That crucial prison flashback mid-way through the film is extremely helpful in this area, especially when you think about it afterward. It helps us to realize what Oscar must have gone through while in prison -- he appears beaten up, and refuses to answer his mother's questions about it. When the Horowitch character threatens him in jail (which happens in plain view with guards watching) Oscar responds as if his very survival is at stake. This preps us to understand Oscar's instantaneous transformation when the same guy reappears much later and lunges at him -- how Oscar switches in one breath from holiday relaxation to fierce defense mode.
And earlier in the film, Coogler had included another exchange that also is part of the portrait of Oscar vis-a-vis aggression. So different from media sound bites regarding the Zimmerman trial, this scene illustrates what the concept of de-escalation and "retreat' might really mean. When his former boss tells him he won't give him his job back, Oscar is humiliated and desperate and reacts with an angry, ominous threat. The store manager happens to be Latino, and that moment could easily have become a racially-charged clash or power struggle. But the manager actually likes Oscar, continues to employ his brother, and, probably most important of all, understands where Oscar is coming from. He knows he's just upset. So he doesn't bite. The whole situation is defused, and Oscar calms down.
By contrast, Coogler clearly shows the BART police brutalizing Oscar and his friends from the moment they arrive. The cops seem to be trying to escalate the situation -- perhaps in part to create a cause for arrest. Indeed, Slate attests, witness statements from the subway passengers who watched the BART police's detention of Oscar and his friends affirm that police were hostile and physically abusive to the young black men. There are also witnesses who've testified that Oscar was co-operating with police as they started to arrest him.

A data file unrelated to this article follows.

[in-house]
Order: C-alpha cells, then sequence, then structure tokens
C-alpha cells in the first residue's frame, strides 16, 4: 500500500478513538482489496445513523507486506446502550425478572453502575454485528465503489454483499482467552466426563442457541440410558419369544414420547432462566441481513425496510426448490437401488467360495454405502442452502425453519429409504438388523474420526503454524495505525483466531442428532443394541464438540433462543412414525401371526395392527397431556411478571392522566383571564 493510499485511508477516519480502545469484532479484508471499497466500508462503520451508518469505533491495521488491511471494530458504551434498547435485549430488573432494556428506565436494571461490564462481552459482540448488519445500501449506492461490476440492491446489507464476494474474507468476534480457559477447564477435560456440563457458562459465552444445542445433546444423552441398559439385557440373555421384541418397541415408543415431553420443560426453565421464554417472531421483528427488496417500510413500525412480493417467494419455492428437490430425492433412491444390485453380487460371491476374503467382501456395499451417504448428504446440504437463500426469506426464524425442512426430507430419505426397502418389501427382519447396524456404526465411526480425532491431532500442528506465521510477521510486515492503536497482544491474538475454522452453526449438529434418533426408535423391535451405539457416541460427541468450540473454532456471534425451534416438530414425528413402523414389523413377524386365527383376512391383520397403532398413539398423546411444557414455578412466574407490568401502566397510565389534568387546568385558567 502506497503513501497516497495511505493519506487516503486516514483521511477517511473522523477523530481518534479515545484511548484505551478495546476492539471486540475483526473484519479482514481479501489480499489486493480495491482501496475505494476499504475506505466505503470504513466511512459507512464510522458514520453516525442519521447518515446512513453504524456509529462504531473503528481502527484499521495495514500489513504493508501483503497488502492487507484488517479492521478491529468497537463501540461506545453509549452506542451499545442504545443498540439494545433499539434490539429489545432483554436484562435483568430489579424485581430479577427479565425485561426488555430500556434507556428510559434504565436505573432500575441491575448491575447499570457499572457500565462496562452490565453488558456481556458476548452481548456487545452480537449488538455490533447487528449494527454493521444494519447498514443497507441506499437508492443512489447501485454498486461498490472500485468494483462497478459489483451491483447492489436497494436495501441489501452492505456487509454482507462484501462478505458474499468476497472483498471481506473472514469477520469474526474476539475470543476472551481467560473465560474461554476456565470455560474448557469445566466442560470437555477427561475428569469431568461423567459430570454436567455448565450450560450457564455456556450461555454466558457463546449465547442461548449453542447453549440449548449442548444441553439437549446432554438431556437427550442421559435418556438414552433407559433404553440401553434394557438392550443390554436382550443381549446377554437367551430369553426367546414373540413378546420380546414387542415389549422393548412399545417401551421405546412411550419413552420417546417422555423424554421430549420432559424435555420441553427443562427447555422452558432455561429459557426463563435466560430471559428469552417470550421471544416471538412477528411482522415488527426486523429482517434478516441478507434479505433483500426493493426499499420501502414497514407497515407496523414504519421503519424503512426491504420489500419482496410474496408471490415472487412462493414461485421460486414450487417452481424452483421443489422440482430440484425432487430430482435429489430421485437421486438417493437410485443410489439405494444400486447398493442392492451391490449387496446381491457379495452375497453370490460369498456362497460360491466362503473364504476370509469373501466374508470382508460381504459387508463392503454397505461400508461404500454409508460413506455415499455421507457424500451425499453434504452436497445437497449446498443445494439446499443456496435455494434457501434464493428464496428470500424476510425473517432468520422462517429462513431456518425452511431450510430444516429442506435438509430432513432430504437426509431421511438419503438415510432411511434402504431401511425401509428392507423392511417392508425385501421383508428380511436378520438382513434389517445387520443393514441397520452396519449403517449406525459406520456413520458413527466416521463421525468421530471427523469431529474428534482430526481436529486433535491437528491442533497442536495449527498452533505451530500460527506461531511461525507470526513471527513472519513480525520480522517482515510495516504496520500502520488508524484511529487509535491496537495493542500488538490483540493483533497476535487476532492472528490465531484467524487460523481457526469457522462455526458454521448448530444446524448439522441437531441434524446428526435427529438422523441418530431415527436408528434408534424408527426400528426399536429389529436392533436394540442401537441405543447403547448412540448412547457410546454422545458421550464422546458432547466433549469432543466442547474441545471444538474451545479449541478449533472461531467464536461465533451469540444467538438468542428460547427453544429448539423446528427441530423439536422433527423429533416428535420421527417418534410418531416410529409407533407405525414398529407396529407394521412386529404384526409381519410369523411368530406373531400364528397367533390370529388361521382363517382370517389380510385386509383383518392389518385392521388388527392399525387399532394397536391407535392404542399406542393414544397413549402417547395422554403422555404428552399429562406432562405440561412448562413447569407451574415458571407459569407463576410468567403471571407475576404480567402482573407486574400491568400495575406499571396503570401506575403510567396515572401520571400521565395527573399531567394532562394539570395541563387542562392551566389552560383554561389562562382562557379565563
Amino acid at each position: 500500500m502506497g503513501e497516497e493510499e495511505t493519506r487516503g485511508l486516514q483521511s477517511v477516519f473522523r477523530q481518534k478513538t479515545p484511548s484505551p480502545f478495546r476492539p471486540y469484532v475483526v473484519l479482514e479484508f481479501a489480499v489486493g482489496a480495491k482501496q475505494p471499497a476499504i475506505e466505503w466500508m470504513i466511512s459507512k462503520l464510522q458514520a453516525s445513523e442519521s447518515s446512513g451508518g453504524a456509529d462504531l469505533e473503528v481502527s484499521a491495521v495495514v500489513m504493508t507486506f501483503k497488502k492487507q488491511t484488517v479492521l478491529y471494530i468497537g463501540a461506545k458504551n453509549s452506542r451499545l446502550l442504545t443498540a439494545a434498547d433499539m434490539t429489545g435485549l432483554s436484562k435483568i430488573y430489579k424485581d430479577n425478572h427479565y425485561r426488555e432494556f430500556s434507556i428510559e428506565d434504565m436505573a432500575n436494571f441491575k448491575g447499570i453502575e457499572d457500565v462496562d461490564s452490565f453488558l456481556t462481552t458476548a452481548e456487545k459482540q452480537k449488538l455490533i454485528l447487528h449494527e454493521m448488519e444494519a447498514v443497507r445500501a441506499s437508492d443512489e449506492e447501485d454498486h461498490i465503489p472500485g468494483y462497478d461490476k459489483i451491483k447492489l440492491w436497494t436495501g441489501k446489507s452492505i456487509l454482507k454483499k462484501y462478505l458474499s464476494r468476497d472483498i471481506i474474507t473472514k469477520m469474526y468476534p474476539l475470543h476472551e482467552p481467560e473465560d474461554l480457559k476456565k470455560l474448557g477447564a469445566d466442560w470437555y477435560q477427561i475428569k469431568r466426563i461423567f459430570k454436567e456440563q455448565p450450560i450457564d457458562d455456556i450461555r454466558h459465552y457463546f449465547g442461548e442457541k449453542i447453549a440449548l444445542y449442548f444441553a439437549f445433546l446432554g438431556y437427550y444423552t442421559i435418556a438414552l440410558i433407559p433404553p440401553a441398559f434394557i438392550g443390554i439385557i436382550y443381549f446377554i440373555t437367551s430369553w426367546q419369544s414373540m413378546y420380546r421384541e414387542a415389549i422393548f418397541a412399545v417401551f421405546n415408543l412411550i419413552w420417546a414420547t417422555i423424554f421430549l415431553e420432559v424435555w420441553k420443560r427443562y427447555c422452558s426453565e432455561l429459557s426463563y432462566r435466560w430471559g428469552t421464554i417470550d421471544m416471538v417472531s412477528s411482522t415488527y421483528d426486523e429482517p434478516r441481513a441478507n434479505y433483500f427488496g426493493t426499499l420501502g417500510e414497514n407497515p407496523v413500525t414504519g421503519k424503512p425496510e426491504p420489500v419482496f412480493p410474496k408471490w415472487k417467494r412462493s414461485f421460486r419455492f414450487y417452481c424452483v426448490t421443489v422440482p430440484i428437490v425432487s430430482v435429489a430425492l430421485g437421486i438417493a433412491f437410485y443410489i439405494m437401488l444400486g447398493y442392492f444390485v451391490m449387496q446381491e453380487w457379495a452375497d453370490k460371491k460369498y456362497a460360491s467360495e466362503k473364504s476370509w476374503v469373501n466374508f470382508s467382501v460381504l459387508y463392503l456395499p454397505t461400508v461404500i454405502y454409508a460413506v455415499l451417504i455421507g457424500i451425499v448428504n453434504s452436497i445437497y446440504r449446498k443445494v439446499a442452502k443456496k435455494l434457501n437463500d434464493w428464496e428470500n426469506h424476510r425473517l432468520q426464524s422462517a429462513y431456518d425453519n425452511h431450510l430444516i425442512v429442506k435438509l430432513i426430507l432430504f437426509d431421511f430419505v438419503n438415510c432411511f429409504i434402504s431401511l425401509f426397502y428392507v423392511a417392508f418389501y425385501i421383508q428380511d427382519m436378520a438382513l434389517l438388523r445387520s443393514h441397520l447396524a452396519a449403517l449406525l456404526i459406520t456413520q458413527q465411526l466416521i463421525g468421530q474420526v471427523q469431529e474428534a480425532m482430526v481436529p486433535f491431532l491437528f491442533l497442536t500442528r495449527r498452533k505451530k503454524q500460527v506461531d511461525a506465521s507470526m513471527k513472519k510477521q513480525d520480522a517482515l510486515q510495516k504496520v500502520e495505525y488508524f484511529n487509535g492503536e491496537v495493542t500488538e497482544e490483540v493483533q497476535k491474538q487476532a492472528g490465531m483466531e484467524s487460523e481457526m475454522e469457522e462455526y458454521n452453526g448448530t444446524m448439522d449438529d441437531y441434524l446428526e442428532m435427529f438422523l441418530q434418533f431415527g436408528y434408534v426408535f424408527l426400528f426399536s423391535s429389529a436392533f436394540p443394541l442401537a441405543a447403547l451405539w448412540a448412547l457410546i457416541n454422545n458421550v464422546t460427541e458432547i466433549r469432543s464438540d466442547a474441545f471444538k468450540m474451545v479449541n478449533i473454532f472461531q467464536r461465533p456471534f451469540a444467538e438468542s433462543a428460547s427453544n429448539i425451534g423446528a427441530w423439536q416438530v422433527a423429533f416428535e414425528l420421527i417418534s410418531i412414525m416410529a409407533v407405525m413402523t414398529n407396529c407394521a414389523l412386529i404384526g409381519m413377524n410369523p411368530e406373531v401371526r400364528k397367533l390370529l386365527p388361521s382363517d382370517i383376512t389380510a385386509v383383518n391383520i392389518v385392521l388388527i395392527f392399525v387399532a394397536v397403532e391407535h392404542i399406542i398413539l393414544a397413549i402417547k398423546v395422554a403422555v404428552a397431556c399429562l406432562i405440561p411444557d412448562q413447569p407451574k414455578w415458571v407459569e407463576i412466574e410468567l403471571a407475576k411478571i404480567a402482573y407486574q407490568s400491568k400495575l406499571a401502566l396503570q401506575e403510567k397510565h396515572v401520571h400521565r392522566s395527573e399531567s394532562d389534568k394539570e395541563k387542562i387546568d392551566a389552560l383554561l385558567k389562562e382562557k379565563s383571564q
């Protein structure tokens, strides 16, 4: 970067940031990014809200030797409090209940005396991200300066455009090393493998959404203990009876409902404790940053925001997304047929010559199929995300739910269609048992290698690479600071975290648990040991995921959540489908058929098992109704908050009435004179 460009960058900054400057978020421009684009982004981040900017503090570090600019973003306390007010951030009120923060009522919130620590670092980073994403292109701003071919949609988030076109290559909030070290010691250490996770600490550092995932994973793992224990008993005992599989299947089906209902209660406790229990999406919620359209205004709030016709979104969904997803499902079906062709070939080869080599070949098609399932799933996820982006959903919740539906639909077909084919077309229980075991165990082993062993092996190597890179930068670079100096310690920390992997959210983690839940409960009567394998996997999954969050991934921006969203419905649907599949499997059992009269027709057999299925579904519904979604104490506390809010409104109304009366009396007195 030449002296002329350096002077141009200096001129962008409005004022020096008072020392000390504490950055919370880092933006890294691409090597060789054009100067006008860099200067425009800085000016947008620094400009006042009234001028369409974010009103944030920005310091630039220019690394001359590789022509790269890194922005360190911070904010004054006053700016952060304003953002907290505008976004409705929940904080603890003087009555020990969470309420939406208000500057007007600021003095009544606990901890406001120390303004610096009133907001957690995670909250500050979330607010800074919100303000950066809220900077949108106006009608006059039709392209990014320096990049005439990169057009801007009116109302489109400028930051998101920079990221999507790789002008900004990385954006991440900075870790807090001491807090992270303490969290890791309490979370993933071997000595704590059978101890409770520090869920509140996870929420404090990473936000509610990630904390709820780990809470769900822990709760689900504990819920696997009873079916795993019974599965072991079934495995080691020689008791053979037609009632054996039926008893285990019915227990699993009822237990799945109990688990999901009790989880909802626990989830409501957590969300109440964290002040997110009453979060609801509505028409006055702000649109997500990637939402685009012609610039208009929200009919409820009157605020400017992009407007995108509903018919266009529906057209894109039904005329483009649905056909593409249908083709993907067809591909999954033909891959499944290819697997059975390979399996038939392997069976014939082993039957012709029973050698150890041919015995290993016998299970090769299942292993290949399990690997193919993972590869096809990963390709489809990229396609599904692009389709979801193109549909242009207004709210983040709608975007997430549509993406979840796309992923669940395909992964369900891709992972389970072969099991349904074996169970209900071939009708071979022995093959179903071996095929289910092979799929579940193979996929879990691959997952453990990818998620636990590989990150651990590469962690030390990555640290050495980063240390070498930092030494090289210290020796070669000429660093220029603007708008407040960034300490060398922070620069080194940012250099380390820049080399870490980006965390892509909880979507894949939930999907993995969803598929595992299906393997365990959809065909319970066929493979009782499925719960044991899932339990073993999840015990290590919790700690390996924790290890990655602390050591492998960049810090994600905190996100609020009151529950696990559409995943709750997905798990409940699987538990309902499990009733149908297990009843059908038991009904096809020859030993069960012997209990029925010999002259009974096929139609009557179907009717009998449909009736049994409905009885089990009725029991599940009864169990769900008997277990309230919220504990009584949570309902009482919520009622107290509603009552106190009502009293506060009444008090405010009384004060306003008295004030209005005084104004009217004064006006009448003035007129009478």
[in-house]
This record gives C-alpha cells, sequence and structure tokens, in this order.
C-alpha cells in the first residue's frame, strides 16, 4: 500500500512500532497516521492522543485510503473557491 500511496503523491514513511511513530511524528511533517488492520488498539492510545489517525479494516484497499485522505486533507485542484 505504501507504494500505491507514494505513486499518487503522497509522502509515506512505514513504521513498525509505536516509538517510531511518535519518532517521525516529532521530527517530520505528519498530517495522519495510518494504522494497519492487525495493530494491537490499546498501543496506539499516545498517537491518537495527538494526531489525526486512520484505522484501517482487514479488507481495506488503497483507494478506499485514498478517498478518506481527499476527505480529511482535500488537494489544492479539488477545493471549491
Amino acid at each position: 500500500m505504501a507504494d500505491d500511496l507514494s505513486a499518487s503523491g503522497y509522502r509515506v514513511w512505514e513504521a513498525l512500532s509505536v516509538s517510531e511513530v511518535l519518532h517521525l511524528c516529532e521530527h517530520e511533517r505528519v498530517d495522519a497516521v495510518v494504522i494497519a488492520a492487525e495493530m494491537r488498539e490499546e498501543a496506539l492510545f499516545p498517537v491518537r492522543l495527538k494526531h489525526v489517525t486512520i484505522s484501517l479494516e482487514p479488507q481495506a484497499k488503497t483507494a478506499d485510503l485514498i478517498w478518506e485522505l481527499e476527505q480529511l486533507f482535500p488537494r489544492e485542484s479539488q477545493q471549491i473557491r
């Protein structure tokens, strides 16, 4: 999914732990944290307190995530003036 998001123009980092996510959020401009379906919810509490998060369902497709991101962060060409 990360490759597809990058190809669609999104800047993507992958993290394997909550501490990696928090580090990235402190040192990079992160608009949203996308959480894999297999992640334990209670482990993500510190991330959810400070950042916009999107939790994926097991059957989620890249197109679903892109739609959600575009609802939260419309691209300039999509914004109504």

Mehserle's excuse as to how he came to shoot Oscar is not even mentioned in Fruitvale Station until the postscript right before the credits -- Coogler doesn't dignify Mehserle's explanation with his attention, and leaves the exact thought process in Mehserle's head up to us to figure out. The depiction of the cacophony on the station platform is from the victim's point-of-view, which pushes the entire audience to imagine themselves on the receiving end of racial profiling and police brutality in a system where Driving While Black can be suspicious behavior. Coogler takes it one level further, by showing the trauma of Riding the Subway While Black. Sadly, when he began this project he may not have known there would soon be a national case where a 17-year old found guilty of Walking While Black would be retroactively given the death penalty. The film, by examining one specific case and one specific life so vividly, sets a paradigm with which to view many such cases and lives -- following in the footsteps of the Italian neo-realists, who knew that observing the small was a door to the enormous. Indeed, Coogler considers Vittorio de Sica's The Bicycle Thief one of his influences.
Movie still of Oscar Grant and daughter in by Weinstein Company
The astute Fruitvale Station is deceptively staid, employing the episodic, random-observations approach that Charles Burnett, renowned filmmaking pioneer from Watts and a 1960's UCLA film school grad, employed to profound effect in his cinema verite-style, classic dramatic feature Killer of Sheep. At the same time, Coogler's film holds a passionately-beating heart beneath its cool exterior. This incredible combination would be an impressive achievement from a seasoned pro, but Coogler just earned his filmmaking MFA from USC in 2011. And unlike so many, many film school grads, he's actually able to resist showing off camera pyrotechnics and fancy edits in his first feature. Instead, he very wisely just lets the actors act. He recognizes that he has a terrific cast, isn't afraid of them like some directors are, and together they work magic.